When the U.S. national team took the unusual step of announcing it's roster for the October friendlies a week earlier than usual, it provided an exciting glimpse of the future. Christian Pulisic, Weston McKennie and Tyler Adams were all on the list and the trio regarded as the midfield of the future was going to get its chance to play together for just the second time ever.
Injuries spoiled that scenario completely, with all three young midfielders suffering knocks with their clubs and forced to withdraw from the U.S. squad set to face Colombia and Mexico. It's a scenario that has left interim U.S. coach Dave Sarachan with a midfield to rebuild, but with plenty of options to turn to.
Enter Michael Bradley, the polarizing former U.S. captain who had spent almost a year away from the team after the USMNT's failure to qualify for the World Cup. When he was first named to the squad, Bradley probably wasn't expected to come in and start, but now given the circumstances you have to think the Toronto FC standout will slide right back into the U.S. starting lineup to help lead a squad that will be very young even if both he and Brad Guzan get starting nods.
Given Colombia's stature as the tougher of the two opponents the Americans are set to face — not that Peru will be a cakewalk next week — it is a safe bet we see an older overall lineup on Thursday in Tampa than we see a week later against the Peruvians.
WIth that in mind, here's a look at the lineup Sarachan could turn to against Colombia:
Zack Steffen has done an excellent job since settling into the starting role earlier this year, but Guzan has been brought in to push him for that starting job and should be in the lineup for one of the two friendlies.
John Brooks is back and should return to the starting lineup given his excellent form in the Bundesliga with Wolfsburg. Sarachan should partner Brooks with Matt Miazga once again after their solid showing together in the loss against Brazil.
At fullback, DeAndre Yedlin should slide right into his usual starting role while Antonee Robinson earns another start at left back. FC Dallas right back Reggie Cannon is a player who merits a look, but it's tough to see him starting in the first match of his first camp. The same can be said for Ben Sweat, even though he's an older player than Cannon.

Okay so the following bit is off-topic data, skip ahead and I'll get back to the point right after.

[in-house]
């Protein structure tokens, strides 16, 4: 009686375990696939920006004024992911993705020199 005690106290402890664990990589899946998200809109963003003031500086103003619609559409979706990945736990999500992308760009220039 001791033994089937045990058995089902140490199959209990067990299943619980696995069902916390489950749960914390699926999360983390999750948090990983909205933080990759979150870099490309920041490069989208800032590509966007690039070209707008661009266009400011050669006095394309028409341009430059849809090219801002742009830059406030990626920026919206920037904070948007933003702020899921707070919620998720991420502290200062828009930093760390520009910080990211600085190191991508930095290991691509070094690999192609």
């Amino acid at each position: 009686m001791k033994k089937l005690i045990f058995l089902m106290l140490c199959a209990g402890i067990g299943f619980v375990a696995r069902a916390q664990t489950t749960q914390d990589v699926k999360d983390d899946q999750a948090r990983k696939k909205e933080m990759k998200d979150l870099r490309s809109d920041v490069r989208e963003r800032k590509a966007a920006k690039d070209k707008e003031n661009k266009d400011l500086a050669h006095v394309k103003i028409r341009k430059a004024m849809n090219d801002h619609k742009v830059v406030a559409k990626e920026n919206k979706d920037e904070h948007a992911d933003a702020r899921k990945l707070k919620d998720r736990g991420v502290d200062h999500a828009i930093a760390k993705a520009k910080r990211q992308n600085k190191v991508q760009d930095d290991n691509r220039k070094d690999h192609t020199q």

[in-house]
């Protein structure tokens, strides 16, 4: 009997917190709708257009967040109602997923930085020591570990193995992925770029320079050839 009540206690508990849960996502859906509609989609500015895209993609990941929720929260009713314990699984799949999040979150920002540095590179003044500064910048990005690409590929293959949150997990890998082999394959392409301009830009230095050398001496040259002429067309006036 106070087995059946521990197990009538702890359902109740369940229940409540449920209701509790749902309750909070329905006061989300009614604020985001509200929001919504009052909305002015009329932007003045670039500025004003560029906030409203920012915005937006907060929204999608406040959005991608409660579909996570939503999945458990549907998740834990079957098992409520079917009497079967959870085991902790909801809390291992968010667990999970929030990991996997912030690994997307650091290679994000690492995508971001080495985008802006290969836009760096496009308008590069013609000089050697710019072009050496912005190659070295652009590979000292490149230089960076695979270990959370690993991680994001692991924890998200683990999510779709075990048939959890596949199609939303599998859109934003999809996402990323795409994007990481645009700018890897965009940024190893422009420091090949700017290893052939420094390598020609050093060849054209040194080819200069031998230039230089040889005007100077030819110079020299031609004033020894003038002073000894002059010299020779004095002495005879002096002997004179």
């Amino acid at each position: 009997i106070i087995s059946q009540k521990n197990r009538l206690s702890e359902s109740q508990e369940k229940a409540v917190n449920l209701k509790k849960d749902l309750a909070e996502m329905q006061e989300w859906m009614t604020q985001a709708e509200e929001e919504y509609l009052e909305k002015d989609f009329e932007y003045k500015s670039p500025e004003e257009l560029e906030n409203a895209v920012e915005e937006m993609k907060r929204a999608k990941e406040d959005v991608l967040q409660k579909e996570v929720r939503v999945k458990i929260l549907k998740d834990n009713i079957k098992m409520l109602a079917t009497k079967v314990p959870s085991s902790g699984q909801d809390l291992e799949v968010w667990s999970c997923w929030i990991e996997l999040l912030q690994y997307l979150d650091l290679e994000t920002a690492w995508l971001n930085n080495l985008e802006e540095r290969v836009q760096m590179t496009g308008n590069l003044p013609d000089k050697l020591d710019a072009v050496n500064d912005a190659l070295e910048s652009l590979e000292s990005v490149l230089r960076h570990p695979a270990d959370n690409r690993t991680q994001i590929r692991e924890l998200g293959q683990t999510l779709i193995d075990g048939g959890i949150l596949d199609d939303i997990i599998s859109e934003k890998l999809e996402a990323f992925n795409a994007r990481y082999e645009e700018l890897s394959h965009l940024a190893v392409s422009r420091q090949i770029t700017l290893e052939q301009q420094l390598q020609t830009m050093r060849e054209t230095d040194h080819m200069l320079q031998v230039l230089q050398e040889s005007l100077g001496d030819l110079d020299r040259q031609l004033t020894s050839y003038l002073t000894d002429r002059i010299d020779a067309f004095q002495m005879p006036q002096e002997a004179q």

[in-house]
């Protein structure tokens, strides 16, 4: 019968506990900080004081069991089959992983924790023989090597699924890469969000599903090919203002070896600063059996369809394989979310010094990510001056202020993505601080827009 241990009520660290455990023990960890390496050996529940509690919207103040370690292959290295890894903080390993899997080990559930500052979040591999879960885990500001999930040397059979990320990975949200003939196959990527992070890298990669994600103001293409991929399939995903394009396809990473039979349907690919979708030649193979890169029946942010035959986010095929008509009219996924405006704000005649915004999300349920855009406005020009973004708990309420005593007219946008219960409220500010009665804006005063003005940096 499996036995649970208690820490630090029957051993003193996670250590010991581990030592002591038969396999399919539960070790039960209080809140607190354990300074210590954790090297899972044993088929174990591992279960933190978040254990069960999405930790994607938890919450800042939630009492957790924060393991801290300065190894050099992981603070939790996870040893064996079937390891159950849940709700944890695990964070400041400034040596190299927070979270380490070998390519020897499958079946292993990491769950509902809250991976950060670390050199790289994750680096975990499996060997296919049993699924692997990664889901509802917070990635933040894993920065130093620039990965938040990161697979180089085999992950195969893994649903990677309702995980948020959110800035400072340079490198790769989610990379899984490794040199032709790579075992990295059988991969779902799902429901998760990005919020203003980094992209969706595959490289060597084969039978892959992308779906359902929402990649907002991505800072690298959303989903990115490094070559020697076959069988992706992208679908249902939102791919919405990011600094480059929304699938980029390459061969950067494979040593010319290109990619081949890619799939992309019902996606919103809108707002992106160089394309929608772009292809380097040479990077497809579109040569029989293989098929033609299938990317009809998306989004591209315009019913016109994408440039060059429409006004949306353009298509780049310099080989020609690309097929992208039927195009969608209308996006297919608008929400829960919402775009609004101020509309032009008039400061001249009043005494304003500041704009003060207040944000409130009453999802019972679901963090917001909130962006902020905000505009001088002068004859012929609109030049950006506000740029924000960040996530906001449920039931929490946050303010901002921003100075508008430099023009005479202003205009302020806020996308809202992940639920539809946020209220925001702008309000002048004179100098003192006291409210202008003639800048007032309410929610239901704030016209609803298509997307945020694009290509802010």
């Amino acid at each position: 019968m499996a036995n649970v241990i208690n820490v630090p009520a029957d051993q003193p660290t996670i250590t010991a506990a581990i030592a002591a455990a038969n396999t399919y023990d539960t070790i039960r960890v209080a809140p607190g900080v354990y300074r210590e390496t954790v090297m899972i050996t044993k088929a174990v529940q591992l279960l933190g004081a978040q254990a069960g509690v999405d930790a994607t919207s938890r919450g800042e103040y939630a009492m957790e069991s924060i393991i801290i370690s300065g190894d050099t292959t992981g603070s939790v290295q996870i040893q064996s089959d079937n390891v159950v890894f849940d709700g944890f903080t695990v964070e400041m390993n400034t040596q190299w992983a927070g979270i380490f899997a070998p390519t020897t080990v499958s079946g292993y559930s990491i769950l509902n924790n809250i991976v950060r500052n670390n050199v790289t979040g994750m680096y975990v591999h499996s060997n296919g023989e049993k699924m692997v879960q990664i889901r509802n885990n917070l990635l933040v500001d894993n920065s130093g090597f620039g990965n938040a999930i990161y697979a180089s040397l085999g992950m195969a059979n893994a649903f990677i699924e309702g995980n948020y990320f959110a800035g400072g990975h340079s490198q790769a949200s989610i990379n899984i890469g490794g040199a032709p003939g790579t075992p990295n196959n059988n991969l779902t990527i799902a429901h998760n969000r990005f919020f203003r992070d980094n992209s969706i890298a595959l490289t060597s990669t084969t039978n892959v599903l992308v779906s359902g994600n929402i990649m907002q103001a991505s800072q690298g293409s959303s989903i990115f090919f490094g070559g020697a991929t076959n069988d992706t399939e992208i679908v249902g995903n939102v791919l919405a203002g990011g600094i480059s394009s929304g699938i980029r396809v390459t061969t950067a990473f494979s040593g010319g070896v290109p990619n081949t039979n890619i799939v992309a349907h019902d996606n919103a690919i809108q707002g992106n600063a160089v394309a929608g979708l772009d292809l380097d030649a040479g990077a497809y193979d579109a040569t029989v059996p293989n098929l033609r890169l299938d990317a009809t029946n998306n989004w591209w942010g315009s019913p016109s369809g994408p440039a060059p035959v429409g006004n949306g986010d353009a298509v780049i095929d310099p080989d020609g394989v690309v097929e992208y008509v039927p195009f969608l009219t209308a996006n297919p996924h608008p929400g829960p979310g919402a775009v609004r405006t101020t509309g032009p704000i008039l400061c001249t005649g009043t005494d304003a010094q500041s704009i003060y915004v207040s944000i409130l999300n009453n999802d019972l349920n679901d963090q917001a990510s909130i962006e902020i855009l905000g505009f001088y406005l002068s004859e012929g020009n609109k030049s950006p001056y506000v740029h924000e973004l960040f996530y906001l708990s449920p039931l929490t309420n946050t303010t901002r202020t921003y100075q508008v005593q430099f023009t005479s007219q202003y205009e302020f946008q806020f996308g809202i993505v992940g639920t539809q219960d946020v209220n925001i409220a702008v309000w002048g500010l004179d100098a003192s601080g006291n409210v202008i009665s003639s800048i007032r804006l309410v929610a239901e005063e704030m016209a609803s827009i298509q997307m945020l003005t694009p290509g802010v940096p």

The absences of Pulisic, McKennie and Adams are a big blow for these particular friendlies, but Sarachan has a few different ways he can go in building his midfield. A logical approach would be to give Julian Green a starting nod in an attacking midfielder role. There isn't much established depth behind Pulisic in the USMNT attacking midfielder depth chart, and Green has settled into that role for his club team and looked good in that role coming off the bench in the September win against Mexico.
Will Sarachan give someone like Kellyn Acosta a look next to Wil Trapp in the center of the midfield, or will he give Bradley a chance to step right back into the starting lineup and form what could be a solid combination with Trapp? Sarachan could choose to start Acosta centrally, and deploy Green on the wing, but it doesn't seem too likely that Sarachan starts out that way.
On the wings, Kenny Saief is an intriguing option who should get some serious playing time in the upcoming friendlies. He can play on the wing, or as an attacking midfielder and could wind up being preferred to Green in that role. Tim Weah has struggled for playing time at Paris Saint Germain, but he should get another look in the starting lineup in at least one of the upcoming friendlies.
One winger to keep tabs of is Jonathan Amon, a speedy wide player with a real penchant for taking on, and beating, opposing defenders. This is his first national team camp though, so a start against Colombia is probably a bit too ambitious, though he does have the talent to become a special player for the USMNT.
Fresh off a two-goal performance for Bundesliga side Hannover, Bobby Wood comes into camp with some real confidence and, as much as plenty of fans would love to see Josh Sargent or Andrija Novakovich get a look, Wood should be the starter against Colombia.
Novakovich has made a strong case for deserving more national team minutes given his run of form with Dutch side Fortuna Sittard, so look for him to see time in both October friendlies, even if he may have to wait a bit longer to earn a start.
Sargent is a very intriguing option given how well he is playing for Werder Bremen's U-23 team. He's turning heads and moving closer to a first-team debut, but his goal-scoring success with the Bremen U-23s should have him in a very confident mood in what is just his second USMNT camp.
4-2-3-1 (Most likely XI)
A 4-2-3-1 makes the most sense given the personnel available and the opponent. The USMNT will need the extra bodies in midfield to try and cope with Colombia's skilled attackers. We should be able to see more of a 4-4-2 later in the match. Getting Novakovich and Sargent on the field should be a priority, even if they don't start.
How effective will Bradley be? Trapp is a good partner for him in central midfield given how disciplined he is positionally. He also excels at putting himself in good spots to receive passes and circulating the ball.
A Trapp-Acosta central tandem would also be interesting to watch. Acosta is playing for an awful Colorado Rapids team, but he has actually gained confidence and improved his form since being traded away by FC Dallas. Hopefully for Acosta's sake, Sarachan doesn't deploy him on the wing again.